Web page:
Leading members of Fianna Fail have expressed their happiness at how well the Brian Cowen hearings went and said that government attempts to use the inquiry to damage Fianna Fail have backfired.
Fianna Fail TD and Public Accounts Committee chairman John McGuinness said: “If it was meant to be a stitch up of Fianna Fail it hasn’t worked.
“It has failed to materialise to the extent the government parties had hoped it would.”
Health crisis mud beginning to stick to Leo Varadkar
One year in charge and it’s going wrong for health Minister Varadkar.
It was great for a while, wasn’t it? The more Leo Varadkar says he would do nothing about the health system, the more people thought he was deadly.
For months after becoming health minister, Varadkar won plaudit after plaudit for lowering expectations for what he would do before the general election.
But, a year into his reign, King Leo’s crown is beginning to slip, as the murky reality of the worst department of government begins to get the better of him.
It is now a measure of how his first year has gone, one suspects that Taoiseach Enda Kenny would be more than happy to reappoint Leo Varadkar to the quagmire of the Department of Health after the next election.
Varadkar’s move to Hawkins House one year ago was significant on two fronts.
From the Government’s perspective, it put an end to the shambolic era of Dr James Reilly, who, through his Universal Health Insurance plan, placed the financial viability of the State at risk, according to money minister Brendan Howlin.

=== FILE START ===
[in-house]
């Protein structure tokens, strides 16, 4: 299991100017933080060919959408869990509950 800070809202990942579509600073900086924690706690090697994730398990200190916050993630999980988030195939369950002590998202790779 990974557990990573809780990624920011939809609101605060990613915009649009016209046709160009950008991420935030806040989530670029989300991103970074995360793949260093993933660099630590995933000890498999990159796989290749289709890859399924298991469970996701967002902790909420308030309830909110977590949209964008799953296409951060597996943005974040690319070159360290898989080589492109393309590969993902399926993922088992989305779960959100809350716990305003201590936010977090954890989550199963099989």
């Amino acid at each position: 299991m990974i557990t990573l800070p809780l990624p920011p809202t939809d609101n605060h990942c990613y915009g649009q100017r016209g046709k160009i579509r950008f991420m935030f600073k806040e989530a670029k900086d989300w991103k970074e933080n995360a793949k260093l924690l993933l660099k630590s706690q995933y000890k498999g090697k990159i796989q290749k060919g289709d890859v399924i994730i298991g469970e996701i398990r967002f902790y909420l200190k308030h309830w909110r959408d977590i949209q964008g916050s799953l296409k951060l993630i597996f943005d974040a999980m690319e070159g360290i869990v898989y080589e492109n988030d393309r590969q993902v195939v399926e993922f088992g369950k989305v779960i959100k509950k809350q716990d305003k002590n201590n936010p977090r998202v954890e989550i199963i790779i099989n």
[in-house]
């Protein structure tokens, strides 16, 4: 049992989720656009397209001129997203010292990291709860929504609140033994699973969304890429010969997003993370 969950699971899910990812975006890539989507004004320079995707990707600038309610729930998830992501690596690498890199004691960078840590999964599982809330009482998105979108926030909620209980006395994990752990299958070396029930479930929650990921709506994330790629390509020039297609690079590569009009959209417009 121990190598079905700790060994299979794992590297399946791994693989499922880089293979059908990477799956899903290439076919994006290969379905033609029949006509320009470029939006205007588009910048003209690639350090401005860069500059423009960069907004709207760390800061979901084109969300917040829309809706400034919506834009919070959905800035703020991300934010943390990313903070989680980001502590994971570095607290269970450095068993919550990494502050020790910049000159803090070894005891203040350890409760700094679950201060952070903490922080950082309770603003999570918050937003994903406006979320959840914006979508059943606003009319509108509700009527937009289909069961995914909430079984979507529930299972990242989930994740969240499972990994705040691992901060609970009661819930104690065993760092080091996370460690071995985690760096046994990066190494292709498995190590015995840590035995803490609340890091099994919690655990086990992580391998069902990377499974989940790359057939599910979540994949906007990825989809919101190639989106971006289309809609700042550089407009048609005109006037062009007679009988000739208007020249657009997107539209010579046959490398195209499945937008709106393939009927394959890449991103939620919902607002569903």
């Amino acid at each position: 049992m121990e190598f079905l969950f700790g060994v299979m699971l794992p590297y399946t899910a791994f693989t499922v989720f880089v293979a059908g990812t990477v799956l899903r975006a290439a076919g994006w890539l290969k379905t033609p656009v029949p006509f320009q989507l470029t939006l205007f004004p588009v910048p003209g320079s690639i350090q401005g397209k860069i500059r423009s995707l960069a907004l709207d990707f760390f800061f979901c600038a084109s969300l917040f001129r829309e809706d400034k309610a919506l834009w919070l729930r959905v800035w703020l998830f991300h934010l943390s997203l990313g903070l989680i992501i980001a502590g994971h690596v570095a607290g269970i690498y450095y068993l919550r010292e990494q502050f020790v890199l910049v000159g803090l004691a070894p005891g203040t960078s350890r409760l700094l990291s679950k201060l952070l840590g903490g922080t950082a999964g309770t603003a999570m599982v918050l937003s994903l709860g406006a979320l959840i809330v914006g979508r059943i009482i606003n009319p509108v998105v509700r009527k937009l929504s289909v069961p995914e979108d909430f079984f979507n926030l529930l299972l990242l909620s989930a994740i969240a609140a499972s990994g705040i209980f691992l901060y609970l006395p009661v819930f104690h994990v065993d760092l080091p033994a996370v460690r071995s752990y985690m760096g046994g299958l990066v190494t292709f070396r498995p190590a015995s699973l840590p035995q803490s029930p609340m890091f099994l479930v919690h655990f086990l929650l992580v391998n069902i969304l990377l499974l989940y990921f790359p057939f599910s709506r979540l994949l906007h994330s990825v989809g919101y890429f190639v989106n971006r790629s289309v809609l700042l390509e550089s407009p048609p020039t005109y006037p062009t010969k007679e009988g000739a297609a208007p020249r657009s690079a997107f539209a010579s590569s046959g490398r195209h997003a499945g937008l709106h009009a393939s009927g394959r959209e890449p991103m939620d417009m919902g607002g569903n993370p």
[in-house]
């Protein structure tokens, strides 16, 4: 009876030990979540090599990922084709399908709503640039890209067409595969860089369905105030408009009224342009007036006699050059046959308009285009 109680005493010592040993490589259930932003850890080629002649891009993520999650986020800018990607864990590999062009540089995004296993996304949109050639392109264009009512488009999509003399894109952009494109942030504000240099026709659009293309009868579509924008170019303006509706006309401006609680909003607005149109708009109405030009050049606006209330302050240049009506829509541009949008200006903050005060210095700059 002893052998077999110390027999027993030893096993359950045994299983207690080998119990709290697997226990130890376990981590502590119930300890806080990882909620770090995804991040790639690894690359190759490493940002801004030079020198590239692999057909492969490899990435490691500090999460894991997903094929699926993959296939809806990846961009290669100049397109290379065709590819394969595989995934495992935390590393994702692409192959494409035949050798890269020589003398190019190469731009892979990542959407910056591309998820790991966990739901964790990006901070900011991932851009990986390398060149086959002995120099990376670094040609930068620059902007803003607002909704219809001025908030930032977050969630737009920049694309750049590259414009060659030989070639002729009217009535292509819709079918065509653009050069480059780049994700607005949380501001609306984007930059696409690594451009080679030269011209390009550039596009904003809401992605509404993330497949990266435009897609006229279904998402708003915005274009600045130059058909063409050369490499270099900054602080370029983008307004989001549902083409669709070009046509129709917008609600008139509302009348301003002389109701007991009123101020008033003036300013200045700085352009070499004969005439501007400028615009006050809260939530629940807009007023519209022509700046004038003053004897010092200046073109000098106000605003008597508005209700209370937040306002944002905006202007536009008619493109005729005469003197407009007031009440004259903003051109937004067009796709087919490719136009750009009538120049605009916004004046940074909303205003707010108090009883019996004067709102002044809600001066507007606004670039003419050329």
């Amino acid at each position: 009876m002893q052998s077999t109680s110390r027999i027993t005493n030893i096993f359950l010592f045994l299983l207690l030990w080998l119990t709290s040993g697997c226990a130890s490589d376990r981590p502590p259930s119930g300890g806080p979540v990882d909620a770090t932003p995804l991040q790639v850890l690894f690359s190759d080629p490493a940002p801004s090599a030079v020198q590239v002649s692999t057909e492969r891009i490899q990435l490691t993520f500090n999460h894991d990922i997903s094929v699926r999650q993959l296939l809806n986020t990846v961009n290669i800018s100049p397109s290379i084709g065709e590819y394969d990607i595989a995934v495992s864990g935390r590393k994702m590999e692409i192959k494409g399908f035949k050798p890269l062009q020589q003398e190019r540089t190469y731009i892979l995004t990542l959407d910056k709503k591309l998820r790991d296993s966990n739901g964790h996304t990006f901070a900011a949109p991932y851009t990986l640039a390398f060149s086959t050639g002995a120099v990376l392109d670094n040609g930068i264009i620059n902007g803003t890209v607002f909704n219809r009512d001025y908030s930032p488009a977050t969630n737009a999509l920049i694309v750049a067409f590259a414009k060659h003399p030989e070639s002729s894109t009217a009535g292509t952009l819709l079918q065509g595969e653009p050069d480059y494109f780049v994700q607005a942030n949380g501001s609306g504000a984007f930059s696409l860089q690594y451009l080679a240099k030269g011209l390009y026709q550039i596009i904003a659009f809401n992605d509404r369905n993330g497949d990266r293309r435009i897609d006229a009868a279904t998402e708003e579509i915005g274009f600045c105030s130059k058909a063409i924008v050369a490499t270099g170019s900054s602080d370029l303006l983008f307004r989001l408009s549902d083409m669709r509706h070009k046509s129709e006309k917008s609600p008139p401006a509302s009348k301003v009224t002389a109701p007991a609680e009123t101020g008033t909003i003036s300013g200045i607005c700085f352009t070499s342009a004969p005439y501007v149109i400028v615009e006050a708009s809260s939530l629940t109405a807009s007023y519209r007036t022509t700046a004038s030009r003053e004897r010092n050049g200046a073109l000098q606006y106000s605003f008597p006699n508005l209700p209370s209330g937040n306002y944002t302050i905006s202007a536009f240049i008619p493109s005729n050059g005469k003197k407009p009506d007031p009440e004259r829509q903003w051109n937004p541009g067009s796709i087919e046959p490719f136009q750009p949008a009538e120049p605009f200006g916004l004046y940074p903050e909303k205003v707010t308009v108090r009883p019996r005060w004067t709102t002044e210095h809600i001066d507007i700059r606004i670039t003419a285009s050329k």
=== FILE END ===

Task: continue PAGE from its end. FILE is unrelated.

Three years of over-promising and under-delivering had risked sinking the Coalition on more than one occasion.
Ruairi Quinn, when education minister, famously told his party colleagues at a private meeting that concerns of backbenchers about Dr Reilly were “shared by their Cabinet colleagues”.
But for Varadkar, the move into health would be the greatest test of his political and intellectual skill set, given the myriad of daily crises faced. If Varadkar managed to get to the next election unscathed, then his leadership ambitions or at least his promotion ambitions will not have been dented.
So, on taking office, Varadkar immediately, and very deliberately, set about doing everything differently from Reilly.
From his first press conference on the plinth in Leinster House on the day the reshuffle happened, Varadkar lowered everyone’s expectations as to what he would do.
He had only 18 months, couldn’t fix a health system in that time, he said. Rather he would tinker with a few bits and bobs, put some manners on the budget and hopefully hand the grenade over to someone else.
By immediately saying he wasn’t going to bother to try and transform the system, people couldn’t ask him why he wasn’t transforming the health system.
A short time later, he dumped Reilly’s beloved child of UHI from a height, saying the timescale put forward by his bumbling predecessor was too ambitious. In political speak, this meant it was all but dead.